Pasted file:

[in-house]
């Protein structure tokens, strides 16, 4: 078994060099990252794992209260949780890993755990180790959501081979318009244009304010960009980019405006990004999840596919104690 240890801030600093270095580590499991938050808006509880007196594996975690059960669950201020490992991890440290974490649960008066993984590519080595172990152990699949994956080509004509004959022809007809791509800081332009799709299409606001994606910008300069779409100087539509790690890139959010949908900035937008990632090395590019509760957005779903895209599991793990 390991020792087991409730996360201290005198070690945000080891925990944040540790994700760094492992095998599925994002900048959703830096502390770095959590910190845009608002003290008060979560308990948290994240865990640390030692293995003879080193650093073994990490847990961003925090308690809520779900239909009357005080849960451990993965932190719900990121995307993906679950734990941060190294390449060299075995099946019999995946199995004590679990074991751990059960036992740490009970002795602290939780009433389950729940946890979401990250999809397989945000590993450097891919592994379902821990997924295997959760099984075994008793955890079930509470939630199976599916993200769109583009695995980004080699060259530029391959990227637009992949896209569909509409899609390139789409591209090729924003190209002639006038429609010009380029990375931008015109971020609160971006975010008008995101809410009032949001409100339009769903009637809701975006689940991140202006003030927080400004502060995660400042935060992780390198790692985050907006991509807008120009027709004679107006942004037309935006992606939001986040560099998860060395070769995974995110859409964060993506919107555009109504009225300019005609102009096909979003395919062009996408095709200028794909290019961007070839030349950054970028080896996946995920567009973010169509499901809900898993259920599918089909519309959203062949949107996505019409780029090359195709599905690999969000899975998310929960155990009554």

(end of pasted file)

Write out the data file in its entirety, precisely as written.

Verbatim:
[in-house]
């Protein structure tokens, strides 16, 4: 078994060099990252794992209260949780890993755990180790959501081979318009244009304010960009980019405006990004999840596919104690 240890801030600093270095580590499991938050808006509880007196594996975690059960669950201020490992991890440290974490649960008066993984590519080595172990152990699949994956080509004509004959022809007809791509800081332009799709299409606001994606910008300069779409100087539509790690890139959010949908900035937008990632090395590019509760957005779903895209599991793990 390991020792087991409730996360201290005198070690945000080891925990944040540790994700760094492992095998599925994002900048959703830096502390770095959590910190845009608002003290008060979560308990948290994240865990640390030692293995003879080193650093073994990490847990961003925090308690809520779900239909009357005080849960451990993965932190719900990121995307993906679950734990941060190294390449060299075995099946019999995946199995004590679990074991751990059960036992740490009970002795602290939780009433389950729940946890979401990250999809397989945000590993450097891919592994379902821990997924295997959760099984075994008793955890079930509470939630199976599916993200769109583009695995980004080699060259530029391959990227637009992949896209569909509409899609390139789409591209090729924003190209002639006038429609010009380029990375931008015109971020609160971006975010008008995101809410009032949001409100339009769903009637809701975006689940991140202006003030927080400004502060995660400042935060992780390198790692985050907006991509807008120009027709004679107006942004037309935006992606939001986040560099998860060395070769995974995110859409964060993506919107555009109504009225300019005609102009096909979003395919062009996408095709200028794909290019961007070839030349950054970028080896996946995920567009973010169509499901809900898993259920599918089909519309959203062949949107996505019409780029090359195709599905690999969000899975998310929960155990009554």